Indigenous Arts & Stories - Change of the Season

Change of the Season

2012 - Writing Winner

The entire night I would lay in my bed searching for an answer as to why this spirit would make its existence known to me. Was it because I had forgotten my ways, forgotten what I was taught?

Read Shady Hafez's Change of the Season

Shady Hafez

Kitigan Zibi, QC
Kitigan Zibi
Age 20

Author's Statement

My Name is Shady Hafez. I am half Algonquin from Kitigan Zibi, Quebec. As well as half Syrian. My story is about an experience I had when I returned to my reserve to live until I was able to organize my life. A strange phenomenon was occurring and it was unexplainable to everyone in the community. The fear was at a high level.

I am telling my story form a first person perspective, most of what is told is of my memory of what had happened in that month, however some parts are purely fictional to add a creative storytelling element to my story.

The main message of my story is to always remember and respect our traditional ceremonies. Which I personally have faith in. I believe it was a lack of remembrance and respect of ceremony that lead to the strange happenings in my community. As well the eventual practice of them that lead for the unexplainable events to disappear.

I hope you enjoy my story, and hopefully understand what I was trying to express.

Thank You


Change of the Season

The winds of the coming season were blowing in my face with the recognizable scent of a disappearing summer. Leaves were beginning to show signs of decay as they turned from the darkest of greens to the brightest shades of orange. Grey seemed to fill the endless sky. Autumn was fastly approaching when I returned to my community. Attempting to escape the misery that was haunting me in the big city, I had resolved that the only cure to my melancholy was to reunite myself with friends and family. Although I knew life would not be any less difficult on the reserve, the thought of escape persuaded me.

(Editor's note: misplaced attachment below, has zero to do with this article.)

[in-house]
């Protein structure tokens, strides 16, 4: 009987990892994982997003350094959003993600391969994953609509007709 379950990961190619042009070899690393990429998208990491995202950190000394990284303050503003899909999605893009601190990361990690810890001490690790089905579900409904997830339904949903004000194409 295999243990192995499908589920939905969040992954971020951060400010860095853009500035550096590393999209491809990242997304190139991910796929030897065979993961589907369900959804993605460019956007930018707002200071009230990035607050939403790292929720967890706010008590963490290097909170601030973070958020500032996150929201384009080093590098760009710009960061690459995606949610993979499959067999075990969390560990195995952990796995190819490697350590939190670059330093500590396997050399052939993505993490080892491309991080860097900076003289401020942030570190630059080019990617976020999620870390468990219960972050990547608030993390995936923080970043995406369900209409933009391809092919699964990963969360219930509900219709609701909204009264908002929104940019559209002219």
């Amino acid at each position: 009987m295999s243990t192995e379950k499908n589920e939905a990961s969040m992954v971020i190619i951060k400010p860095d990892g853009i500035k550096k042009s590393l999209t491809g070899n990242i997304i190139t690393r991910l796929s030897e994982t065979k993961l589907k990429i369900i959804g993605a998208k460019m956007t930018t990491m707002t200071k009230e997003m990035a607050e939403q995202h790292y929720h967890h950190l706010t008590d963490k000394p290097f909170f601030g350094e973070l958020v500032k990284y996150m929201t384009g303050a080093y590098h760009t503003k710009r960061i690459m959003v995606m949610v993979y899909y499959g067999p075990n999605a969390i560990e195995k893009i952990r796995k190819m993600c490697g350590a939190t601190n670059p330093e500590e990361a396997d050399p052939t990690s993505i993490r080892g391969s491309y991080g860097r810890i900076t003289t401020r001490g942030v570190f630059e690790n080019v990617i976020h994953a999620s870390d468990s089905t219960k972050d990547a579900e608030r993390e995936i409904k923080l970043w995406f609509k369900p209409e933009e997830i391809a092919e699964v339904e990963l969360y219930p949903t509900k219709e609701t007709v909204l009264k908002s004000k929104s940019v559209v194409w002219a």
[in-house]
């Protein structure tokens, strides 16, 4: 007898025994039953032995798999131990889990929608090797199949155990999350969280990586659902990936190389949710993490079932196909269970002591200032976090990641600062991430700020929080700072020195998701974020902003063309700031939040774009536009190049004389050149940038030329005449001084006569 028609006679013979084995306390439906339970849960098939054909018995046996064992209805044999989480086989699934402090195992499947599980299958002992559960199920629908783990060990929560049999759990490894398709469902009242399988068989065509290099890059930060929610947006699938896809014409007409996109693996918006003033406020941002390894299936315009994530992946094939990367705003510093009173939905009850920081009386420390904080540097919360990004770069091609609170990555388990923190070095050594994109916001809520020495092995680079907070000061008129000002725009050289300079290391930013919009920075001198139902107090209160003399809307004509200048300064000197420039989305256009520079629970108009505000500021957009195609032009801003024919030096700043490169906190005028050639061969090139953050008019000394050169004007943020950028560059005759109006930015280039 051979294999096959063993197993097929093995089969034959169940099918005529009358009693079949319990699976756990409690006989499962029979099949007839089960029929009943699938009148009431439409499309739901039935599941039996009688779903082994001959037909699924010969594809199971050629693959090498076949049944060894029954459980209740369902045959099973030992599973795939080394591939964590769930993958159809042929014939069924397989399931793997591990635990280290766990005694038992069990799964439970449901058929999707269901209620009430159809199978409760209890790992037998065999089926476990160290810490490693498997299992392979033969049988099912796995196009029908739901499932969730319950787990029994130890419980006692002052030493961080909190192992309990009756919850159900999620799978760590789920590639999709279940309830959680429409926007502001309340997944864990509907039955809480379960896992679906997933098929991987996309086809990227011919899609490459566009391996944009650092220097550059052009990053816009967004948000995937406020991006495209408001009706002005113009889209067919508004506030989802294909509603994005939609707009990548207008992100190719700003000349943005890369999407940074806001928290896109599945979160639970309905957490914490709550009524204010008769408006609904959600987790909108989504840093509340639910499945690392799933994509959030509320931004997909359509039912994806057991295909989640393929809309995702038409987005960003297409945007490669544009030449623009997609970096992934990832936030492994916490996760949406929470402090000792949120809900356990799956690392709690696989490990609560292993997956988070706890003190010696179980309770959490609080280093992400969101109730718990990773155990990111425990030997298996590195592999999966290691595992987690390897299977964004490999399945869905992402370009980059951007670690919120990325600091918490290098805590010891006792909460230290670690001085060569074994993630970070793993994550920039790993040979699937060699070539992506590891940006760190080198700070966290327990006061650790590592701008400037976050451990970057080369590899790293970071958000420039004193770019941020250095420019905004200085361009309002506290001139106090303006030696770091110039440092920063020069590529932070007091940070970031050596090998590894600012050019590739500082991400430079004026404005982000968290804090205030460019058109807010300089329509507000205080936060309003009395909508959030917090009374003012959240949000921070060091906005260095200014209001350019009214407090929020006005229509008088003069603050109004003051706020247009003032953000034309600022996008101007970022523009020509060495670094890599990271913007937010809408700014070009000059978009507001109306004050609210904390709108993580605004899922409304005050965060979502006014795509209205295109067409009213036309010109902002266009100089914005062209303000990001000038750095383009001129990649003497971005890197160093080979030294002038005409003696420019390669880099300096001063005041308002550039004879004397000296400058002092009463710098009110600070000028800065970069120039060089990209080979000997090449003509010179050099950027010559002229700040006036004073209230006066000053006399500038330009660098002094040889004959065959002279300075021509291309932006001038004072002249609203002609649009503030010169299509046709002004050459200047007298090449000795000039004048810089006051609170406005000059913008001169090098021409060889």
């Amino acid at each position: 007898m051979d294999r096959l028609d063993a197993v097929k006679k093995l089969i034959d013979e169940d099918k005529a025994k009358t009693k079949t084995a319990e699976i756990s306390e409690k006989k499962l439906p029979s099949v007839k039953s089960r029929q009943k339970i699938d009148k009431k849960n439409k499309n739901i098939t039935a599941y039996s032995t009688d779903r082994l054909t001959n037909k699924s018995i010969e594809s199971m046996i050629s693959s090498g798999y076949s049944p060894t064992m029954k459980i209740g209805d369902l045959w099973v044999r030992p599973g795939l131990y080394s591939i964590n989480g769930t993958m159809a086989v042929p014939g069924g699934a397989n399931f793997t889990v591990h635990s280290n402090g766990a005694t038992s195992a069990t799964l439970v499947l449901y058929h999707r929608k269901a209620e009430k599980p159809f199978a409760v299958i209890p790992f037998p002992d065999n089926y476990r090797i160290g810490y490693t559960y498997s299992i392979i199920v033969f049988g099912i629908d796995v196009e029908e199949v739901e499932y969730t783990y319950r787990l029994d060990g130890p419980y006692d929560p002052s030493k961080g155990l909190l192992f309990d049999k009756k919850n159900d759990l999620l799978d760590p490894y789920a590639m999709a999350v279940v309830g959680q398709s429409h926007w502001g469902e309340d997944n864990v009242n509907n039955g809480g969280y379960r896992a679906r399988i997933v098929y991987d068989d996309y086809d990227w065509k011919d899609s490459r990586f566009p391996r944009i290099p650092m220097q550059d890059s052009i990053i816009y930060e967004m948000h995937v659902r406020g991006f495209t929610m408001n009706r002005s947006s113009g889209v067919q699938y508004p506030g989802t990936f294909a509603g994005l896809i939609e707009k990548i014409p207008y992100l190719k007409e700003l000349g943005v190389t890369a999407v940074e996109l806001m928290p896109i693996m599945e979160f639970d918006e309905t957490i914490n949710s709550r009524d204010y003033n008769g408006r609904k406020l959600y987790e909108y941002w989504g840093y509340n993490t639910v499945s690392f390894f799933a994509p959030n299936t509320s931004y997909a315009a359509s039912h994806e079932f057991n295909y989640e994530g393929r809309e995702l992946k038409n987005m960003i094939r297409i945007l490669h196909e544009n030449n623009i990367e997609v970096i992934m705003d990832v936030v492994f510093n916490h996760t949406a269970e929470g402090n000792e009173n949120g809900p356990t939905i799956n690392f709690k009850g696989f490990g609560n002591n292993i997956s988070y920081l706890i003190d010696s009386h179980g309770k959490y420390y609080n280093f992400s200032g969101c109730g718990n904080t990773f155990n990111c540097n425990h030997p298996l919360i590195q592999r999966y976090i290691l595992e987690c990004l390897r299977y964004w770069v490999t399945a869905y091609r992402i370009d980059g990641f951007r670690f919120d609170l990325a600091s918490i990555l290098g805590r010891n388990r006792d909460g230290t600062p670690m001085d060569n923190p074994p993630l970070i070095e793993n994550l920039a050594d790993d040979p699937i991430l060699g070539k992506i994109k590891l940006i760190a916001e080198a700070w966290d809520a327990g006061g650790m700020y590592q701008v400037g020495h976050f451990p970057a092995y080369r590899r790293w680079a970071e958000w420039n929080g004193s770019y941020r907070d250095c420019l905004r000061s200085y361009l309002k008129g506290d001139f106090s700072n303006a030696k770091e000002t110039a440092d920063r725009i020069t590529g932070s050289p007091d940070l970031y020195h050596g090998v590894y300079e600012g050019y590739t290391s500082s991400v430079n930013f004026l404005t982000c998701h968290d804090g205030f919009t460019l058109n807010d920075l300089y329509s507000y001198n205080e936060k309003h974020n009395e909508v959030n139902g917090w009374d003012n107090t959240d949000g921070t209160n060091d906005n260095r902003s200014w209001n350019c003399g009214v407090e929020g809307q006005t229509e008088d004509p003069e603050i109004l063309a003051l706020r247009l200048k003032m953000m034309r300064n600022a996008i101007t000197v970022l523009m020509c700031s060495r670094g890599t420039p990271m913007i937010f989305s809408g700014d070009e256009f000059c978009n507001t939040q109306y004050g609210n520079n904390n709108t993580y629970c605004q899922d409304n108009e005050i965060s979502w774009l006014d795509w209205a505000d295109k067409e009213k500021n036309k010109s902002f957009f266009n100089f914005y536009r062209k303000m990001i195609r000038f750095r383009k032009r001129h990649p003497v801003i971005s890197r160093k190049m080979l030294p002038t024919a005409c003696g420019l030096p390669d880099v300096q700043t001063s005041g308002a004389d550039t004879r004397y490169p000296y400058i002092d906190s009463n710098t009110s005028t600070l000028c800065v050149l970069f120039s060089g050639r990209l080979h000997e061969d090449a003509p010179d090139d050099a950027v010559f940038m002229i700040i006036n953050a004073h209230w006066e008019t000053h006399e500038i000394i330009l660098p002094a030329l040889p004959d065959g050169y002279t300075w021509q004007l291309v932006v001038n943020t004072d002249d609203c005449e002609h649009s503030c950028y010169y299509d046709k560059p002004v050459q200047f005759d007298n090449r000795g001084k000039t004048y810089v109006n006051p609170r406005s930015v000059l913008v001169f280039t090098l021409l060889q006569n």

My arrival was welcomed with rumors of a frightening presence stalking my community. As all rez rumors go it didn’t take long for the entire community to know the chilling account of a young father, who while enjoying the final inhales of his late night cigarette had seen a strange dark figure. As I recall hearing the figure was tall and shadowy, with eyes that glowed at the reflection of the shining moon. The sight alone had made him sick. When the figure had realized it had been noticed it vanished into the uninviting forest.

Soon after this the stories of more strange occurrences began to spread faster than a forest fire on a dry august day. Footprints on the road that could not be attributed to an animal or human were seen by many.  As well as another encounter with this strange dark figure by two old men who were enjoying their night by a crackling fire. Of course the theories as to what this presence could be had started. As I was not the only one who seemed to be frightened by what was happening to our quiet community. What I had begun to hear were stories that I was somewhat familiar with, stories of spirits, and creatures that our people have been telling since time immemorial.

I had also begun to feel a chilling presence around me. An unexplainable emotion, it was telling me something was wrong.  I had escaped the city only to be welcomed by what seemed like a negative energy. Though, what could I expect? My community had been through much heartache and sadness prior to the arrival of whatever this fixation was. Young men and women were taken away far too soon, as well as the unexplained disappearance of two young women from amongst our midst. The epidemic of drug and alcohol abuse seemed to blanket the community in a constant aura of sickness and despair. Things have not been well here for quite some time.

Everyone seemed to be assessing what was happening; as Halloween was slowly approaching the annual haunted hay ride was cancelled out of fear for what could be lurking in the quiet forest. With so many people on edge and frightened, myself and others began to seek the assistance of elders. Seeking their knowledge and experienced guidance on what was happening. One elder stood out in what he told me in that very apprehensive tone of voice.

“Our people have strayed. Our people have strayed away from our ways, our culture, our traditions. There’s people drinking themselves to death, there’s people depressed everywhere I look. We don’t follow our ways anymore. Around this time every year our people are suppose to do a ceremony. Were supposed to give an offering to the ones we have lost and to welcome the coming season. That’s our way. This thing, this spirit isn’t sent here to hurt us! It’s sent here to remind us, remind us to pay respect to those who have gone and to bring in the new season. That’s how our people always did it! And that’s what we need to do!”